The leaders of three major U.S. dairy organizations Wednesday promised to continue a strong commitment to their time-tested partnership with Mexico’s dairy industry and consumers. The discussion comes amid uncertainty created in recent weeks on how trade will fare if changes are made to the current North American Free Trade Agreement (NAFTA).
“We have always seen Mexico as a partner first and a customer second,” U.S. Dairy Export Council president and chief executive officer Tom Vilsack told Mexican dairy leaders attending the National Dairy Forum in Mexico City, Mexico. “That’s why we intend to continue working with you and your industry to expand the consumption of dairy products in a way that benefits both countries.”
“Mexico is our friend, ally and most important trading partner,” said Jim Mulhern, president and CEO of the National Milk Producers Federation. “Our goal this week in visiting Mexico is to communicate our steadfast commitment to our partnership with the Mexican industry, even as we continue to explore ways to deepen that relationship by working on issues of mutual benefit.”
“The United States proudly provides the majority of imported dairy products to Mexican consumers,” said Dr. Michael Dykes, president and CEO of the International Dairy Foods Assn., which represents dairy food companies and their suppliers. “We strongly believe that it’s in the best interest of both countries to preserve and enhance our excellent trade relationship, now and in the future.”
Vilsack and Mulhern spoke at the Femeleche conference here, which brought together Mexican dairy industry leaders, farmers and government officials. As part of the coordinated message of collaboration and partnership with Mexico, the three CEOs of the U.S. dairy policy organizations are also meeting with a variety of government officials, including Mexico's minister of agriculture and the U.S. ambassador to Mexico.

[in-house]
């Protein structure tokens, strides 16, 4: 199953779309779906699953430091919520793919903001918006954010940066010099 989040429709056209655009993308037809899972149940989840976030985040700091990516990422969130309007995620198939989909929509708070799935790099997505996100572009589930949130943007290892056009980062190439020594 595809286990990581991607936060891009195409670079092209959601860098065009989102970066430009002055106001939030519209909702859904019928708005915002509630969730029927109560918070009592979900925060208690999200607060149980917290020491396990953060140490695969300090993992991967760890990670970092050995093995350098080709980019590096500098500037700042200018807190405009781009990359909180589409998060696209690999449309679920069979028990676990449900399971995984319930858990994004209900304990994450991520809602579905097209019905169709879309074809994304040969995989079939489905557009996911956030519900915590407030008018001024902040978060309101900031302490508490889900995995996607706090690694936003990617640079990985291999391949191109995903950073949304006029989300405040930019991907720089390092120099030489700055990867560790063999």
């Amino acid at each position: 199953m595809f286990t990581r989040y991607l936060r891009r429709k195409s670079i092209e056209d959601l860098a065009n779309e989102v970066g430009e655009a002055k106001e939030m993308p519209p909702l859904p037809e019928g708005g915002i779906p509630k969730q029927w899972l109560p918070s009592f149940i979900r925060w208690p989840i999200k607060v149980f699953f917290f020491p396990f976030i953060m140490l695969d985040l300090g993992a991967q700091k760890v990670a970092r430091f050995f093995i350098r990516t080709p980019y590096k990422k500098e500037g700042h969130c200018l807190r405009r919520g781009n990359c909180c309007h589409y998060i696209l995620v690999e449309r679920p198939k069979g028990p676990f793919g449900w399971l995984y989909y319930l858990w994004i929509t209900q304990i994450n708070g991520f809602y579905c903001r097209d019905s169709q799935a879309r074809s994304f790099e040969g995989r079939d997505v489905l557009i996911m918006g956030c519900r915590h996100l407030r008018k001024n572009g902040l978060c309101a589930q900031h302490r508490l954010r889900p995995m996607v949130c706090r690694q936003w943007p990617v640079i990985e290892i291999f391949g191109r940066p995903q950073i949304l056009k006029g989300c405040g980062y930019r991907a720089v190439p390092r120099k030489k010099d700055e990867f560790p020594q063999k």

The reassurance from U.S. dairy leaders comes during a time of political uncertainty on both sides of the border.
Since NAFTA became law in 1994, U.S. dairy exports to Mexico have more than quadrupled to $1.2 billion. That makes Mexico the U.S. dairy industry’s number-one export market, accounting for nearly one-fourth of all U.S. dairy exports last year.
Put another way, exports to Mexico require the milk of 345,000 American cows. This creates approximately 30,000 U.S. jobs, according to the U.S. Department of Agriculture, and $3.6 billion in U.S. economic impact.
The Trump Administration has not determined exactly how it will handle NAFTA renegotiations, according to U.S. Trade Representative nominee Robert Lighthizer’s testimony before the Senate Finance Committee on Tuesday.
In response to concerns over NAFTA renegotiation and potential harmful effects to U.S. agriculture markets, Lighthizer said, "We have to be careful not to lose what we gained. I do believe it can be done. I'm not suggesting that it will be easy, but I do believe it can be done."
Lighthizer noted that a decision has not been made on whether to update NAFTA as a bilateral or trilateral agreement. He added that the U.S. is an important market to Mexico, so there's leverage to do it properly and rationally to improve NAFTA and not hurt agriculture. "United States and Mexico both need each other a lot economically. I think that's something that helps both of us and doesn't risk damage to our agricultural sector," he told the senators.